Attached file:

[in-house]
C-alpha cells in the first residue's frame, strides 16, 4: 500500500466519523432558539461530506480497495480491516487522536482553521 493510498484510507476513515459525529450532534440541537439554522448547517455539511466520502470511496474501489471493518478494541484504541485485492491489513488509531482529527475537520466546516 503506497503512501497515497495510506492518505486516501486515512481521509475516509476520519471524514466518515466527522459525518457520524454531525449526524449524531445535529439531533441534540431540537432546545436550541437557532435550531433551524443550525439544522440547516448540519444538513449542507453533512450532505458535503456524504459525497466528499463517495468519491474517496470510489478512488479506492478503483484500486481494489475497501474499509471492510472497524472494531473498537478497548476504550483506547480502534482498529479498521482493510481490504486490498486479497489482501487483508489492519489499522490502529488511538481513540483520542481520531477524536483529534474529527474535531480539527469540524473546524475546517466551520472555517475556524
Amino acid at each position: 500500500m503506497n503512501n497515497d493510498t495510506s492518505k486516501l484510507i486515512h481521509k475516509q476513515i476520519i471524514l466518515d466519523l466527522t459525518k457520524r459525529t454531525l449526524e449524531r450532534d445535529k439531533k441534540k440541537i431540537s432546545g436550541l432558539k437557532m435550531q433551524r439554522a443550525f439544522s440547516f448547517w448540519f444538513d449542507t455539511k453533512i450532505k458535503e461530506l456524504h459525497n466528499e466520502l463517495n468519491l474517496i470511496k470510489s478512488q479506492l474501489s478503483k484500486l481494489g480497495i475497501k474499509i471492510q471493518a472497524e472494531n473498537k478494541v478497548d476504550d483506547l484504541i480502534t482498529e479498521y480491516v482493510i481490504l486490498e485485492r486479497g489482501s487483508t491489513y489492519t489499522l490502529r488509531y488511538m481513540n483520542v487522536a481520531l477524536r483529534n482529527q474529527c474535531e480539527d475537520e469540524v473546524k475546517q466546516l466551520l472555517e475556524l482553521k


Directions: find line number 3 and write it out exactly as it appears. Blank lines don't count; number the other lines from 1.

Amino acid at each position: 500500500m503506497n503512501n497515497d493510498t495510506s492518505k486516501l484510507i486515512h481521509k475516509q476513515i476520519i471524514l466518515d466519523l466527522t459525518k457520524r459525529t454531525l449526524e449524531r450532534d445535529k439531533k441534540k440541537i431540537s432546545g436550541l432558539k437557532m435550531q433551524r439554522a443550525f439544522s440547516f448547517w448540519f444538513d449542507t455539511k453533512i450532505k458535503e461530506l456524504h459525497n466528499e466520502l463517495n468519491l474517496i470511496k470510489s478512488q479506492l474501489s478503483k484500486l481494489g480497495i475497501k474499509i471492510q471493518a472497524e472494531n473498537k478494541v478497548d476504550d483506547l484504541i480502534t482498529e479498521y480491516v482493510i481490504l486490498e485485492r486479497g489482501s487483508t491489513y489492519t489499522l490502529r488509531y488511538m481513540n483520542v487522536a481520531l477524536r483529534n482529527q474529527c474535531e480539527d475537520e469540524v473546524k475546517q466546516l466551520l472555517e475556524l482553521k